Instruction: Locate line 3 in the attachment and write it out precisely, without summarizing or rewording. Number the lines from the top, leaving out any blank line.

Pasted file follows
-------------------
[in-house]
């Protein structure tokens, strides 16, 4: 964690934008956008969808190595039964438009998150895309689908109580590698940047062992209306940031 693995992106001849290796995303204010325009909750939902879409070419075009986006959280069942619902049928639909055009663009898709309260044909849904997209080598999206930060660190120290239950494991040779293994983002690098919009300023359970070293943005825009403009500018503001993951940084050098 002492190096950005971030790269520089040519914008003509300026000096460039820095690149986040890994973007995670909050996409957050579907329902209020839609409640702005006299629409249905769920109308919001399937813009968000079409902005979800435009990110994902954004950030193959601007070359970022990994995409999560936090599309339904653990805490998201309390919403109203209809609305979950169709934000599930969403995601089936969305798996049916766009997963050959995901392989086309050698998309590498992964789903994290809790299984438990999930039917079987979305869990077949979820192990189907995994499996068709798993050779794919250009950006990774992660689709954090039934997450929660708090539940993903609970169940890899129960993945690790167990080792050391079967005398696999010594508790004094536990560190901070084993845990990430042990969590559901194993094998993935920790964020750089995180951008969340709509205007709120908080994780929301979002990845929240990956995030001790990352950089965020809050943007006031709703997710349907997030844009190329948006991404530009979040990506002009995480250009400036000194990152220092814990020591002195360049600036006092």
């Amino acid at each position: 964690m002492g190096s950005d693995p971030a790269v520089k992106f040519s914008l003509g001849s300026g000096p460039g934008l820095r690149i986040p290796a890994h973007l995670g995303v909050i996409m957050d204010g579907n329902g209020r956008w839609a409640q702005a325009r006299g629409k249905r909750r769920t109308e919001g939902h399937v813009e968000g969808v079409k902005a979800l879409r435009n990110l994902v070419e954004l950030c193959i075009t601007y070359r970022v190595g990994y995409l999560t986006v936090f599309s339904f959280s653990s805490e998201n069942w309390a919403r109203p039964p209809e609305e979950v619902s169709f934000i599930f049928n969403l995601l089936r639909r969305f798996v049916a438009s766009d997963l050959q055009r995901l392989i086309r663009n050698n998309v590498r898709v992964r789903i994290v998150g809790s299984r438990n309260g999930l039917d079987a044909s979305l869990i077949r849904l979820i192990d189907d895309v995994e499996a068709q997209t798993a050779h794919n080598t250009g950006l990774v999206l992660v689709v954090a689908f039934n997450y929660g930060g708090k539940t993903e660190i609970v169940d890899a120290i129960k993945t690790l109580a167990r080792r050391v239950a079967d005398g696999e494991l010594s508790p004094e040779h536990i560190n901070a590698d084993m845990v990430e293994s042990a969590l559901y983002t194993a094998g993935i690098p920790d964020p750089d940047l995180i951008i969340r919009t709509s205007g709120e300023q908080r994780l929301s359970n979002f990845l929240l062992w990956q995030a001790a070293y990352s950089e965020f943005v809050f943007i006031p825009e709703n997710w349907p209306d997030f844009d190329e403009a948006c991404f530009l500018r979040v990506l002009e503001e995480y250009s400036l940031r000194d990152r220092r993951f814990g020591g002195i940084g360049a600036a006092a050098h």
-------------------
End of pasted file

């Amino acid at each position: 964690m002492g190096s950005d693995p971030a790269v520089k992106f040519s914008l003509g001849s300026g000096p460039g934008l820095r690149i986040p290796a890994h973007l995670g995303v909050i996409m957050d204010g579907n329902g209020r956008w839609a409640q702005a325009r006299g629409k249905r909750r769920t109308e919001g939902h399937v813009e968000g969808v079409k902005a979800l879409r435009n990110l994902v070419e954004l950030c193959i075009t601007y070359r970022v190595g990994y995409l999560t986006v936090f599309s339904f959280s653990s805490e998201n069942w309390a919403r109203p039964p209809e609305e979950v619902s169709f934000i599930f049928n969403l995601l089936r639909r969305f798996v049916a438009s766009d997963l050959q055009r995901l392989i086309r663009n050698n998309v590498r898709v992964r789903i994290v998150g809790s299984r438990n309260g999930l039917d079987a044909s979305l869990i077949r849904l979820i192990d189907d895309v995994e499996a068709q997209t798993a050779h794919n080598t250009g950006l990774v999206l992660v689709v954090a689908f039934n997450y929660g930060g708090k539940t993903e660190i609970v169940d890899a120290i129960k993945t690790l109580a167990r080792r050391v239950a079967d005398g696999e494991l010594s508790p004094e040779h536990i560190n901070a590698d084993m845990v990430e293994s042990a969590l559901y983002t194993a094998g993935i690098p920790d964020p750089d940047l995180i951008i969340r919009t709509s205007g709120e300023q908080r994780l929301s359970n979002f990845l929240l062992w990956q995030a001790a070293y990352s950089e965020f943005v809050f943007i006031p825009e709703n997710w349907p209306d997030f844009d190329e403009a948006c991404f530009l500018r979040v990506l002009e503001e995480y250009s400036l940031r000194d990152r220092r993951f814990g020591g002195i940084g360049a600036a006092a050098h």